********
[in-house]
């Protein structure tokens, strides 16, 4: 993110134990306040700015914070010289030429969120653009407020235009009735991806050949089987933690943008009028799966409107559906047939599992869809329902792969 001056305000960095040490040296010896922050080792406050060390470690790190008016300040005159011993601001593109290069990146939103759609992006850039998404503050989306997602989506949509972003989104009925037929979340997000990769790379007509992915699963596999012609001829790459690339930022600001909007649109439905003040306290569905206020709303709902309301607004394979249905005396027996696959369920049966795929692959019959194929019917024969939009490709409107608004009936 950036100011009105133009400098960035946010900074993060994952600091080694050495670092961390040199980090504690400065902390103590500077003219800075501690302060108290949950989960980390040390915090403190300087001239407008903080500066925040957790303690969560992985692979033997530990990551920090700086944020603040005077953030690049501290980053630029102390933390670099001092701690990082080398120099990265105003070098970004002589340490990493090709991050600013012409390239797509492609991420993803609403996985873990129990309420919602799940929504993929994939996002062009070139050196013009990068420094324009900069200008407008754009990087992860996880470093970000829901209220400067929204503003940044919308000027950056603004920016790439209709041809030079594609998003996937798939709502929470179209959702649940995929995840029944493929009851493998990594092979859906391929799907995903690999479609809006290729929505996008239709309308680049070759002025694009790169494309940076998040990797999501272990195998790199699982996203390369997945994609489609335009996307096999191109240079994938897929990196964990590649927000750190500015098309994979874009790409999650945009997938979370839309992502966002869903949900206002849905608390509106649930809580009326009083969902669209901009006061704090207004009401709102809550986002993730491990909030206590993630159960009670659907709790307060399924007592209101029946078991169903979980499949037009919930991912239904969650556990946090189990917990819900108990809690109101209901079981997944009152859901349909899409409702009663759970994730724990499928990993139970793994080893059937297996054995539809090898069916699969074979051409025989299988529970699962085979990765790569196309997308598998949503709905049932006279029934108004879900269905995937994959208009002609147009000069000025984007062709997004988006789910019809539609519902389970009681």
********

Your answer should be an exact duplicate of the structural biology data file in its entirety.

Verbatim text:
[in-house]
């Protein structure tokens, strides 16, 4: 993110134990306040700015914070010289030429969120653009407020235009009735991806050949089987933690943008009028799966409107559906047939599992869809329902792969 001056305000960095040490040296010896922050080792406050060390470690790190008016300040005159011993601001593109290069990146939103759609992006850039998404503050989306997602989506949509972003989104009925037929979340997000990769790379007509992915699963596999012609001829790459690339930022600001909007649109439905003040306290569905206020709303709902309301607004394979249905005396027996696959369920049966795929692959019959194929019917024969939009490709409107608004009936 950036100011009105133009400098960035946010900074993060994952600091080694050495670092961390040199980090504690400065902390103590500077003219800075501690302060108290949950989960980390040390915090403190300087001239407008903080500066925040957790303690969560992985692979033997530990990551920090700086944020603040005077953030690049501290980053630029102390933390670099001092701690990082080398120099990265105003070098970004002589340490990493090709991050600013012409390239797509492609991420993803609403996985873990129990309420919602799940929504993929994939996002062009070139050196013009990068420094324009900069200008407008754009990087992860996880470093970000829901209220400067929204503003940044919308000027950056603004920016790439209709041809030079594609998003996937798939709502929470179209959702649940995929995840029944493929009851493998990594092979859906391929799907995903690999479609809006290729929505996008239709309308680049070759002025694009790169494309940076998040990797999501272990195998790199699982996203390369997945994609489609335009996307096999191109240079994938897929990196964990590649927000750190500015098309994979874009790409999650945009997938979370839309992502966002869903949900206002849905608390509106649930809580009326009083969902669209901009006061704090207004009401709102809550986002993730491990909030206590993630159960009670659907709790307060399924007592209101029946078991169903979980499949037009919930991912239904969650556990946090189990917990819900108990809690109101209901079981997944009152859901349909899409409702009663759970994730724990499928990993139970793994080893059937297996054995539809090898069916699969074979051409025989299988529970699962085979990765790569196309997308598998949503709905049932006279029934108004879900269905995937994959208009002609147009000069000025984007062709997004988006789910019809539609519902389970009681």